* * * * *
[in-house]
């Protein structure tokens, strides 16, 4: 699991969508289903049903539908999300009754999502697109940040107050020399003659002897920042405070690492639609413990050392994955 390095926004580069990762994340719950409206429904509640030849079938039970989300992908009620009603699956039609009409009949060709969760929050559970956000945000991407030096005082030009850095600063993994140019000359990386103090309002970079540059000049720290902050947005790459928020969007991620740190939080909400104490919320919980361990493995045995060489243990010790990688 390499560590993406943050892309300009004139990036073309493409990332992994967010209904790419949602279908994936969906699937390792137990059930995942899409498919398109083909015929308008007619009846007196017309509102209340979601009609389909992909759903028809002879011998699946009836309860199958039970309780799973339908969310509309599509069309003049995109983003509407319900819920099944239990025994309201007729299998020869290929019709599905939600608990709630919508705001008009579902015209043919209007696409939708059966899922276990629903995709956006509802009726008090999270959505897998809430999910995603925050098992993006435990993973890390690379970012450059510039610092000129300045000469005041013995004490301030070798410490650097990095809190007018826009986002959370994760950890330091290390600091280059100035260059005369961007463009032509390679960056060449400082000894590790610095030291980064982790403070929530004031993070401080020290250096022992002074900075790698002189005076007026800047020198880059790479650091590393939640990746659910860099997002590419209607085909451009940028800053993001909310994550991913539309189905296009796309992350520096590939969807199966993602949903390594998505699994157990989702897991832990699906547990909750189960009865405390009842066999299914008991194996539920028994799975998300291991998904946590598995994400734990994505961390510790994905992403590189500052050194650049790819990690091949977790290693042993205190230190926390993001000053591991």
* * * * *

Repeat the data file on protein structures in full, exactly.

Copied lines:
[in-house]
């Protein structure tokens, strides 16, 4: 699991969508289903049903539908999300009754999502697109940040107050020399003659002897920042405070690492639609413990050392994955 390095926004580069990762994340719950409206429904509640030849079938039970989300992908009620009603699956039609009409009949060709969760929050559970956000945000991407030096005082030009850095600063993994140019000359990386103090309002970079540059000049720290902050947005790459928020969007991620740190939080909400104490919320919980361990493995045995060489243990010790990688 390499560590993406943050892309300009004139990036073309493409990332992994967010209904790419949602279908994936969906699937390792137990059930995942899409498919398109083909015929308008007619009846007196017309509102209340979601009609389909992909759903028809002879011998699946009836309860199958039970309780799973339908969310509309599509069309003049995109983003509407319900819920099944239990025994309201007729299998020869290929019709599905939600608990709630919508705001008009579902015209043919209007696409939708059966899922276990629903995709956006509802009726008090999270959505897998809430999910995603925050098992993006435990993973890390690379970012450059510039610092000129300045000469005041013995004490301030070798410490650097990095809190007018826009986002959370994760950890330091290390600091280059100035260059005369961007463009032509390679960056060449400082000894590790610095030291980064982790403070929530004031993070401080020290250096022992002074900075790698002189005076007026800047020198880059790479650091590393939640990746659910860099997002590419209607085909451009940028800053993001909310994550991913539309189905296009796309992350520096590939969807199966993602949903390594998505699994157990989702897991832990699906547990909750189960009865405390009842066999299914008991194996539920028994799975998300291991998904946590598995994400734990994505961390510790994905992403590189500052050194650049790819990690091949977790290693042993205190230190926390993001000053591991």